I’ve never been in such an organised city as Tokyo.
Challenging or necessary, considering its 37 million of citizens.
Tokyo, as most big cities, seems to contain various cities in one. The Shibuya neighbourhood [see picture] where neon lights and continuously crowded streets look like New York’s Time Square quadrupled, and fast forwarded; whereas in the Ueno neighbourhood, characterised by the Ueno-Koen Park, time seems to have stopped in an oasis of green and peace. Moreover both are totally different from the more centralised neighbourhoods where the outdoor market of Tsukiji contrasts with the shopping street of Ginza, or the ancient Imperial Palace versus the Skyscrapers of Marunouchi.
The way(s) to get around
Nevertheless, the subway connects the entire city in a remarkable peaceful and hyper organised way. Even though taking a ride on it feels like walking into a can of sardines, a supersized one filled until the top, discipline and order prevent you from feeling claustrophobic. Silence never sounded so loud.
Additional to public transit walking and biking is promoted by the city, which you can notice on the crowded sidewalks, pedestrians bridges and cross points. Nevertheless, in several streets cyclists and pedestrians have to share the sidewalk, which looks dangerous to me, however it seems to work out. I wonder if this has to do with the disciplined Japanese culture, resulting in ordered and peaceful sharing of the public space.
The promotion and elaboration of public transport, like subways and busses, and active transport, like cycling and walking, resulted in a lower rate of personal cars per inhabitant than in other parts of Japan. Necessary, considering its 37 million of inhabitants. According to official Japanese statistics, in Tokyo there are slightly more than 23 cars per 100 inhabitants, while in Japan on average, there are about 48 cars per 100 inhabitants.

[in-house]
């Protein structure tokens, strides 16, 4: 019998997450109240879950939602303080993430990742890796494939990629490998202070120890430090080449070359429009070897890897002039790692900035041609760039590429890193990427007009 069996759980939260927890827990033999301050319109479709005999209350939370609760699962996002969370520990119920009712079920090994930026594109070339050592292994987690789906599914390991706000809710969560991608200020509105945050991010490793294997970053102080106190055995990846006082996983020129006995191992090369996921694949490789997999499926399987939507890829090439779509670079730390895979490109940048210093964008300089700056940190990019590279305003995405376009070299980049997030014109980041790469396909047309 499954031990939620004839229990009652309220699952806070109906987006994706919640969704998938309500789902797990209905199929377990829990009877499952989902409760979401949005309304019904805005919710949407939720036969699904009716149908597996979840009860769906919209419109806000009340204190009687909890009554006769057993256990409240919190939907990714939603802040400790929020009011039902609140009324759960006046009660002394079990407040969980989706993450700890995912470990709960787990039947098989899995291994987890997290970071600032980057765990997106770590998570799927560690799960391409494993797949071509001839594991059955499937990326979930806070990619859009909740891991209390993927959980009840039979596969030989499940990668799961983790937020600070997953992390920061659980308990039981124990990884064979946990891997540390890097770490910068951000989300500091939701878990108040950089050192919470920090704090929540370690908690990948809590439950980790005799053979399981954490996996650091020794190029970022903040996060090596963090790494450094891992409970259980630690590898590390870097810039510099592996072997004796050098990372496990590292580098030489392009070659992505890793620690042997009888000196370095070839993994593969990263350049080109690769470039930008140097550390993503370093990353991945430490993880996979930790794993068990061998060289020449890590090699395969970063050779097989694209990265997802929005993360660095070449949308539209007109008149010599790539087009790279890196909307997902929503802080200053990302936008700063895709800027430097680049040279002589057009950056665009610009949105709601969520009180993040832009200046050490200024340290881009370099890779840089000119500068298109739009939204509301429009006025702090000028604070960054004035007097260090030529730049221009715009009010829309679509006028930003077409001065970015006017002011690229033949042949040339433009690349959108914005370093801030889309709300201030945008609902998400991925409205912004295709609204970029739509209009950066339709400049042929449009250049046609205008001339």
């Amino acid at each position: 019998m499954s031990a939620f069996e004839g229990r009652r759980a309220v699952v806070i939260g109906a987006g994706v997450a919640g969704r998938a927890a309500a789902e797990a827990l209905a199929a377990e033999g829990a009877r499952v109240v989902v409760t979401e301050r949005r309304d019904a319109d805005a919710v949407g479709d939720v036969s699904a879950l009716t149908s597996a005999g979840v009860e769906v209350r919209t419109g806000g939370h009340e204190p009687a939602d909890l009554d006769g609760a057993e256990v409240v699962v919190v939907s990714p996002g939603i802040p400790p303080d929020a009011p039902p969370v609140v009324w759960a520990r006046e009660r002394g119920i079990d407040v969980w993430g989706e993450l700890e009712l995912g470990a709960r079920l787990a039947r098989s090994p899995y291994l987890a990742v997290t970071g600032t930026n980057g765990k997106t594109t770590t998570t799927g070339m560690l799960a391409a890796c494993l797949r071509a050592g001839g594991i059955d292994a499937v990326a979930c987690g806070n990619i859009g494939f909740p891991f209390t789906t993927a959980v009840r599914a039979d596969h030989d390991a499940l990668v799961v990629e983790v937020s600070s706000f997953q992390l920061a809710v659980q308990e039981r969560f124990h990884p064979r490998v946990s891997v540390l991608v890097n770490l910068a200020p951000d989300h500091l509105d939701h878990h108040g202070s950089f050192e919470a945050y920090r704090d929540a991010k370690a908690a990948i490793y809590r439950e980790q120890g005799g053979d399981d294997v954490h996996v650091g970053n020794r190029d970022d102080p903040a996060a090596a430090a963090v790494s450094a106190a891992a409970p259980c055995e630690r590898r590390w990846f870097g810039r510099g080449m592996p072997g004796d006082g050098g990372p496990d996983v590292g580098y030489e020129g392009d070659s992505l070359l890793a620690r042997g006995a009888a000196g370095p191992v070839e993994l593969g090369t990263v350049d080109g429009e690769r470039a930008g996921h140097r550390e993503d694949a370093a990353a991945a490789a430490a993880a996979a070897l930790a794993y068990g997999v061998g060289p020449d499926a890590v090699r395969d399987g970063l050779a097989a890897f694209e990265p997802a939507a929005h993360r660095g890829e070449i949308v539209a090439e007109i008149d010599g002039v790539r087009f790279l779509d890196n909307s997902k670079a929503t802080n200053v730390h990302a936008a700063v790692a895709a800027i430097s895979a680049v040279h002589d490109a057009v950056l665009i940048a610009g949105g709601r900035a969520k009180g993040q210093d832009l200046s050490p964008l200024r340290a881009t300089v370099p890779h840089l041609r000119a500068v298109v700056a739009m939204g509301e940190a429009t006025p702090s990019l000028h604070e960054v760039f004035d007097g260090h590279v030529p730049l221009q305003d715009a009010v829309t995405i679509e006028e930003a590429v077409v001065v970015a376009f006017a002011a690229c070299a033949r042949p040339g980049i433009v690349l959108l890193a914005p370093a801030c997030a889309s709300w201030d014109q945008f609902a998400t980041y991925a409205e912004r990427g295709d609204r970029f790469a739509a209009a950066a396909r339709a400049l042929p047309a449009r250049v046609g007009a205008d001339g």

[Later on, I’ll write about what happens in other cities, where alternative transport is not sufficient, and hence, where traffic congestion takes over, and air pollution and green house gasses are poisoning men and nature.]
Cover your Mouth
Eventually, transport is not the only damaging and challenging factor for a city’s sustainability, moreover when it comes to the emission of air pollution and green house gasses. In the beginning of the 21st Century about half of Tokyo’s CO2-emissions where caused by the industrial and commercial sector, hence the Tokyo Metropolitan Government decided to address this pollution source by introducing Japan’s first cap-and-trade system* in Tokyo. Even though emission trade systems* are used in other regions as well, such as the European Emission Trade System (ETS)*, creating one on urban scale is a unique story.
The goal of Tokyo’s cap-and-trade system is to reduce the emissions with 25% by 2020. In 2016 the covered facilities already achieved a reduction of 26% compared to the Base-year 2000.
Nevertheless, Tokyo’s cities and subways are still characterised by crowds wearing mouth masks. Air pollution isn’t gone (yet), but don’t confuse that often these masks not only serve to prevent air pollution invading the human body, but often they are used as well to prevent spreading germs and diseases, crucial where as much people as in Tokyo live together. This amount will increase significant in 2020, when Tokyo hosts the Olympics, however that’s for the next post.
*Cap-and-Trade or Emission trade in short.
Generally, a cap-and-trade system exists out of two parts: cap and trade; however the specific criteria and conditions depends on the specific system.
- A government sets a ‘cap’ on the amount of CO2 which a facility can emit on annual base, this can be a company, a large commercial building, or a factory among others. The facility owner has to reduce its emissions under the cap, in order to avoid fines.
- However, if the company does not manage to create the obligatory reductions, it can ‘buy’ credits from companies who created excess reductions. As a result both companies win: the one that sells its credits, and the one that buys, because often buying credits is cheaper than investing in technology and infrastructure to reduce the CO2 emissions.
As a result this kind of systems is often criticised, because it delays the necessary investment in reduction measures of the most polluting sectors, such as cement factories, energy generators based on fossil fuels, and others. Therefore, setting a strong cap, and controlling and punishing measures, in addition to high carbon/ credit prices, are necessary to prevent that ‘buying credits/carbon’ becomes more attractive than investing in reduction measures.